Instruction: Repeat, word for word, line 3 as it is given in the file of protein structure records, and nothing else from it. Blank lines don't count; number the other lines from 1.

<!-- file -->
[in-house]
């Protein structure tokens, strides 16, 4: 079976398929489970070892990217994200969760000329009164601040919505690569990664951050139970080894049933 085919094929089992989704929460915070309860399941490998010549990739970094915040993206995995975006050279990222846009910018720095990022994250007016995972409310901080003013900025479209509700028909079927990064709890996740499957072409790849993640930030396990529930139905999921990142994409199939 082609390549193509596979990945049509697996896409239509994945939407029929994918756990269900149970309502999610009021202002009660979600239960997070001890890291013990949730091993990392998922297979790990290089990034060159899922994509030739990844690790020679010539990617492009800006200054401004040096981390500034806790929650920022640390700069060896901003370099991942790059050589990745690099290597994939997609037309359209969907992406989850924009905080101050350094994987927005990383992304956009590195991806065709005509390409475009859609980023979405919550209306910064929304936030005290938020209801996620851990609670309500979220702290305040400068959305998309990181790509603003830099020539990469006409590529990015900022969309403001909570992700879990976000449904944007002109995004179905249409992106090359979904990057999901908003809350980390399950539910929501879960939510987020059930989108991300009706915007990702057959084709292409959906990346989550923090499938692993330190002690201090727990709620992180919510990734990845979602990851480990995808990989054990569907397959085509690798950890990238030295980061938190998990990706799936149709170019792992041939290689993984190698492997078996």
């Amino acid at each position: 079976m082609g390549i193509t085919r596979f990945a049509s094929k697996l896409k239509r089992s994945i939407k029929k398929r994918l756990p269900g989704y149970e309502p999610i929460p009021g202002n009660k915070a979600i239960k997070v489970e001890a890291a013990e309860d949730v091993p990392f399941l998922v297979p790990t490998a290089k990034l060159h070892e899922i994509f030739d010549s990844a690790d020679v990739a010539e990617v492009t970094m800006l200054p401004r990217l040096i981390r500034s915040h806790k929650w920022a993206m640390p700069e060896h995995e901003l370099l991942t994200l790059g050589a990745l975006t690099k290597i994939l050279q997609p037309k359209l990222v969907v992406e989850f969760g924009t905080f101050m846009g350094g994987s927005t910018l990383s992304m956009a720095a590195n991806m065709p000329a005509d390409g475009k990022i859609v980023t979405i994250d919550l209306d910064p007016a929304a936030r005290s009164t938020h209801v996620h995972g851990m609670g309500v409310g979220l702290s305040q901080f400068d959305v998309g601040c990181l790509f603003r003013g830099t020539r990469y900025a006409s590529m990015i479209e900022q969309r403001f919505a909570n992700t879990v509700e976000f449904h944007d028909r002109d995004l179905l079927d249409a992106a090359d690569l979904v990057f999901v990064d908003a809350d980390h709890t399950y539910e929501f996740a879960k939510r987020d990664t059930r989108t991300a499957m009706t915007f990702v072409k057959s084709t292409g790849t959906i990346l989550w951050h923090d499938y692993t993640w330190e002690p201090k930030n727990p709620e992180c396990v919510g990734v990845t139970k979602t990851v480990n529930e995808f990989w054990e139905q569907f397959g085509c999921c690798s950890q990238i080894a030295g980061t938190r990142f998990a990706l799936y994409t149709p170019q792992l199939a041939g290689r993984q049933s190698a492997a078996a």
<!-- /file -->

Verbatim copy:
């Amino acid at each position: 079976m082609g390549i193509t085919r596979f990945a049509s094929k697996l896409k239509r089992s994945i939407k029929k398929r994918l756990p269900g989704y149970e309502p999610i929460p009021g202002n009660k915070a979600i239960k997070v489970e001890a890291a013990e309860d949730v091993p990392f399941l998922v297979p790990t490998a290089k990034l060159h070892e899922i994509f030739d010549s990844a690790d020679v990739a010539e990617v492009t970094m800006l200054p401004r990217l040096i981390r500034s915040h806790k929650w920022a993206m640390p700069e060896h995995e901003l370099l991942t994200l790059g050589a990745l975006t690099k290597i994939l050279q997609p037309k359209l990222v969907v992406e989850f969760g924009t905080f101050m846009g350094g994987s927005t910018l990383s992304m956009a720095a590195n991806m065709p000329a005509d390409g475009k990022i859609v980023t979405i994250d919550l209306d910064p007016a929304a936030r005290s009164t938020h209801v996620h995972g851990m609670g309500v409310g979220l702290s305040q901080f400068d959305v998309g601040c990181l790509f603003r003013g830099t020539r990469y900025a006409s590529m990015i479209e900022q969309r403001f919505a909570n992700t879990v509700e976000f449904h944007d028909r002109d995004l179905l079927d249409a992106a090359d690569l979904v990057f999901v990064d908003a809350d980390h709890t399950y539910e929501f996740a879960k939510r987020d990664t059930r989108t991300a499957m009706t915007f990702v072409k057959s084709t292409g790849t959906i990346l989550w951050h923090d499938y692993t993640w330190e002690p201090k930030n727990p709620e992180c396990v919510g990734v990845t139970k979602t990851v480990n529930e995808f990989w054990e139905q569907f397959g085509c999921c690798s950890q990238i080894a030295g980061t938190r990142f998990a990706l799936y994409t149709p170019q792992l199939a041939g290689r993984q049933s190698a492997a078996a």